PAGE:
A journalist should be independent of people they interview. But at the same time, if you are telling other people’s intimate stories, check in with them about what elements you are going to focus on and seek their feedback. Remember that you are the author, but also that you should be sensitive to their concerns.
Different rules apply if you are making a factual allegation against someone or a company, for example. You must give them the opportunity to respond to the allegations, in what is known as a ‘right of reply’. However for the purposes of the Orwell Youth Prize you should steer clear of stories that may raise these complicated editorial and legal issues without the advice of an experienced journalist.
As the saying goes: “A lie can travel around the world and back again while the truth is lacing up its boots.” While not all fake or inaccurate news is spread maliciously, it can be hard to spot and may be shared in your social circles. A key skill of a journalist is to question things, so if you see something online or IRL, you can do your own research to work out if it’s accurate.
Some resources for fact checking and fake news:
‘You’ll never guess what this chimpanzee does next?!” is a classic example of a clickbait headline. Though the chimpanzee probably does something amazing, headlines should aim to give the reader an idea of what they are looking at, while at the same time enticing them to read your piece. It can be a tricky balance, is a question of style and is an art in itself. You can test out different versions with people you know. What would make them click on the link or read the story?
Now you have a better understanding about concepts and top tips for journalism, you’re ready to get started. Think about the following questions as a checklist:
- What is the big issue or topic that I’m thinking about?
- What original or interesting perspective or ‘angle’ can I give?
- What information do I need to gather or people do I need to speak to?
- What sort of story-type will I go for?
- What is the deadline and word count?
Explanations of some of the trickier terms within this resource:
Financial sustainability: The ability to be financially stable and continue to cover costs and invest in the organisation
Democracy: There are different types of democracies and the systems can be complex and some are more democratic than others. All involve some form of right to elect governments and other officials for all citizens, as well protections such as a fair and independent legal system, a free press and other rights such as joining a trade union and freedom of expression.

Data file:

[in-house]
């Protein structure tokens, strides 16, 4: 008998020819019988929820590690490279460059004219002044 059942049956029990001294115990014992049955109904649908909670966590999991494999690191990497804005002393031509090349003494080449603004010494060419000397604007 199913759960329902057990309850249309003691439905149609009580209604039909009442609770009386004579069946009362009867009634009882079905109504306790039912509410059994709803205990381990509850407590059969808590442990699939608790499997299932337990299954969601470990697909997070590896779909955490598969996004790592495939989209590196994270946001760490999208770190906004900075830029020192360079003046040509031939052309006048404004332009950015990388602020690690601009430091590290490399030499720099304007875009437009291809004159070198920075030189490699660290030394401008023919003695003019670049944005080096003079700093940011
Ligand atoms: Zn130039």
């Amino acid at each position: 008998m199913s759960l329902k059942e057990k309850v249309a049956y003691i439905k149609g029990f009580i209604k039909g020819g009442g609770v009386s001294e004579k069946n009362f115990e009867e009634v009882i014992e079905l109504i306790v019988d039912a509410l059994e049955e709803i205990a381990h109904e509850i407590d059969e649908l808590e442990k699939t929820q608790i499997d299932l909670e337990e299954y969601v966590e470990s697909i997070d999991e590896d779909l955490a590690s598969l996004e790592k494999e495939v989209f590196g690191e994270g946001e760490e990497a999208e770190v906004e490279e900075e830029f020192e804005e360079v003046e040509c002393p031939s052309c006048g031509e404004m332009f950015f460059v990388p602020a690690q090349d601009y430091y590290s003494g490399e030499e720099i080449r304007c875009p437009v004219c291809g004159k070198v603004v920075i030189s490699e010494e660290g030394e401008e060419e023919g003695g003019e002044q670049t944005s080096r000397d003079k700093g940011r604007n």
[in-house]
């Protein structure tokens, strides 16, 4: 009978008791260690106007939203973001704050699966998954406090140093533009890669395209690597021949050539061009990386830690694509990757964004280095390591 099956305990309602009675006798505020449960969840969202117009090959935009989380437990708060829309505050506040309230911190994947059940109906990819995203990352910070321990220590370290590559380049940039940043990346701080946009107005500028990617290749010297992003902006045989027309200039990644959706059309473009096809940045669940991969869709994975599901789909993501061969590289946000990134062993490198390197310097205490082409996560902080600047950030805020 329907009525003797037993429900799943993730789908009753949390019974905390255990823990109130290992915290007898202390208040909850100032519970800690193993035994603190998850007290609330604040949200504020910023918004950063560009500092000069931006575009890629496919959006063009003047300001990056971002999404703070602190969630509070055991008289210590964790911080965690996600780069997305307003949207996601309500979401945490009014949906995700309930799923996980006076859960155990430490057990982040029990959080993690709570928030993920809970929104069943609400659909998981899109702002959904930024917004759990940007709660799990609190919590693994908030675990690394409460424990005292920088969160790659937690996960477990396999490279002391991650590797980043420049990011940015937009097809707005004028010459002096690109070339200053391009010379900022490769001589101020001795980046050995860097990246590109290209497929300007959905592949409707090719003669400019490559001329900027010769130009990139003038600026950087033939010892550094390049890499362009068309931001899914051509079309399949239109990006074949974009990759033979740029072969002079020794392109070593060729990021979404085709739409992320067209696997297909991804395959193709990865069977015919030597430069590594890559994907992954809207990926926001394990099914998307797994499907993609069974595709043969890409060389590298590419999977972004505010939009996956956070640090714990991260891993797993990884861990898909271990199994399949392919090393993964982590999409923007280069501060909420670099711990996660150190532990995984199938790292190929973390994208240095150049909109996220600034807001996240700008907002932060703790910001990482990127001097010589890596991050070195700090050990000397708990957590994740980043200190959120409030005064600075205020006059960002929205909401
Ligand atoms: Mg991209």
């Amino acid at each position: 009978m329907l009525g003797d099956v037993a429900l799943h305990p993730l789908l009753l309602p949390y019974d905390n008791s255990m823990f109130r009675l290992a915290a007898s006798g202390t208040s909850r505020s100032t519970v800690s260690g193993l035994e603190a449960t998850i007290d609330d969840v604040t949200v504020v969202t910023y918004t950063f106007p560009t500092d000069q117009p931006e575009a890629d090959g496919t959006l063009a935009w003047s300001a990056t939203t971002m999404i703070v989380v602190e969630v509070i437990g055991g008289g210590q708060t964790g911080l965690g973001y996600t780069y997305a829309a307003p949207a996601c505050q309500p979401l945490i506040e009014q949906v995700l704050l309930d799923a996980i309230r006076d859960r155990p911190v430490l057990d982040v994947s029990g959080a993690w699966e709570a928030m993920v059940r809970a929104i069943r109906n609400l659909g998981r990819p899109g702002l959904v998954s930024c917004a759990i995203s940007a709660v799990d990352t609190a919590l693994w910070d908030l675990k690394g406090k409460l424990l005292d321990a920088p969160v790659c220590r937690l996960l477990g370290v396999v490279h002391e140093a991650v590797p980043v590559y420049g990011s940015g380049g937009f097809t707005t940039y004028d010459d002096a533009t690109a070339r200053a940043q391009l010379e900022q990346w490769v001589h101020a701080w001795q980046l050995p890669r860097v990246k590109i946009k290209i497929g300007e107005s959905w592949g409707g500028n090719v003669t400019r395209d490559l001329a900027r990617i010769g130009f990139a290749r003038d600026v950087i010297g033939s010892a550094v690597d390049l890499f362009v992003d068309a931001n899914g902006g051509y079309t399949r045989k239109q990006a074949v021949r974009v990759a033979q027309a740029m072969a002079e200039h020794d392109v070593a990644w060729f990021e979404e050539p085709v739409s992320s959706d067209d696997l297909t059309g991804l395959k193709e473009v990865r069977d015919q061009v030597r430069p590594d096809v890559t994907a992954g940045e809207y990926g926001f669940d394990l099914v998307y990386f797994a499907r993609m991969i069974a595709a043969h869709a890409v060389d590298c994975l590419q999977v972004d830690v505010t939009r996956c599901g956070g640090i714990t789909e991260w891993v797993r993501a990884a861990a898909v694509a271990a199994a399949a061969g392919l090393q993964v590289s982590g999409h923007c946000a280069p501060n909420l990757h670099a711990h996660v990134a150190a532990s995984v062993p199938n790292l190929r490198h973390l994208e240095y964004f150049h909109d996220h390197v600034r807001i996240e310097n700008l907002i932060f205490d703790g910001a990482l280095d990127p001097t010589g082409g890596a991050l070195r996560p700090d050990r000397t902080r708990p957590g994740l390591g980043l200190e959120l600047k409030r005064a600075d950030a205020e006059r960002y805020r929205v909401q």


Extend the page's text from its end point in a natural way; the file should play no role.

Media co-operative: A media organisation owned democratically and equally by many individuals, rather than single owners or corporate investors
Why should I pick reporting/journalism as the genre for my Orwell Youth Prize entry?
The Orwell Youth Prize is interested in your viewpoint on what is happening in your area. How do things happening around you relate to national and global problems? What can your perspective or the perspective of those you know add to the issue? We want to encourage you to try it out,
Good reporting requires research, rigour and clarity. It may be outside your writing comfort zone, but when done well it can have a big impact. One of our 2020 winners Jessica Tunks is a great example of this. Following her win, Jessica’s piece ‘Knifepoint’ has been republished in VICE and on the Scottish Violence Reduction unit website. The piece also provoked comment from her local MP Stella Creasy:
“In 1984 Orwell wrote ‘They can’t get inside you if you can feel that staying human is worthwhile, even when it can’t have any result whatever, you’ve beaten them’. This piece embodies that spirit; it holds a mirror to our community and speaks fearlessly and clearly about how pathways for young people like Ali become cut off, as society fails to value their future and our shared responsibility in that process. To write with such passion about knife crime and its impact is to be a voice that makes a difference; someone who isn’t beaten by injustice but is using their platform to call for us all to address it. In doing so, ‘Knifepoint’ embodies the relationship Orwell described so powerfully between independence of mind and changing the world.” Stella Creasy, MP for Walthamstow.